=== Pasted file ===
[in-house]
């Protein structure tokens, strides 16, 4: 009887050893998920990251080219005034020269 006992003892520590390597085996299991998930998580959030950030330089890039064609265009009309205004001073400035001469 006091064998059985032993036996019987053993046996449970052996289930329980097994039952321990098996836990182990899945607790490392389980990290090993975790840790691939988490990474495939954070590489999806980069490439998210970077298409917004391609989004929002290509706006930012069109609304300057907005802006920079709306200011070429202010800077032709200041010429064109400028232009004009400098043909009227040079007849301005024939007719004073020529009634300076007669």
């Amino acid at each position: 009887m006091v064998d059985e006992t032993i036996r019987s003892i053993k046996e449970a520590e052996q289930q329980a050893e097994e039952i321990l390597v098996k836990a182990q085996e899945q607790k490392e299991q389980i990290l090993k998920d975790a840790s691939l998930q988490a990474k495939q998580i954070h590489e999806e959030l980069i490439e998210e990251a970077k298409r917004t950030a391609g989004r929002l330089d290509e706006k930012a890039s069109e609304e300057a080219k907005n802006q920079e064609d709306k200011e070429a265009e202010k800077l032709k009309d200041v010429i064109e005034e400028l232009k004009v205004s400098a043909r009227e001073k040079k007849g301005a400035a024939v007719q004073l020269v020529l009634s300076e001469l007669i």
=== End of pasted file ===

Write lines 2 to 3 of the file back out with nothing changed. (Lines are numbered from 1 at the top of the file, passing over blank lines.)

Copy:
């Protein structure tokens, strides 16, 4: 009887050893998920990251080219005034020269 006992003892520590390597085996299991998930998580959030950030330089890039064609265009009309205004001073400035001469 006091064998059985032993036996019987053993046996449970052996289930329980097994039952321990098996836990182990899945607790490392389980990290090993975790840790691939988490990474495939954070590489999806980069490439998210970077298409917004391609989004929002290509706006930012069109609304300057907005802006920079709306200011070429202010800077032709200041010429064109400028232009004009400098043909009227040079007849301005024939007719004073020529009634300076007669």
């Amino acid at each position: 009887m006091v064998d059985e006992t032993i036996r019987s003892i053993k046996e449970a520590e052996q289930q329980a050893e097994e039952i321990l390597v098996k836990a182990q085996e899945q607790k490392e299991q389980i990290l090993k998920d975790a840790s691939l998930q988490a990474k495939q998580i954070h590489e999806e959030l980069i490439e998210e990251a970077k298409r917004t950030a391609g989004r929002l330089d290509e706006k930012a890039s069109e609304e300057a080219k907005n802006q920079e064609d709306k200011e070429a265009e202010k800077l032709k009309d200041v010429i064109e005034e400028l232009k004009v205004s400098a043909r009227e001073k040079k007849g301005a400035a024939v007719q004073l020269v020529l009634s300076e001469l007669i």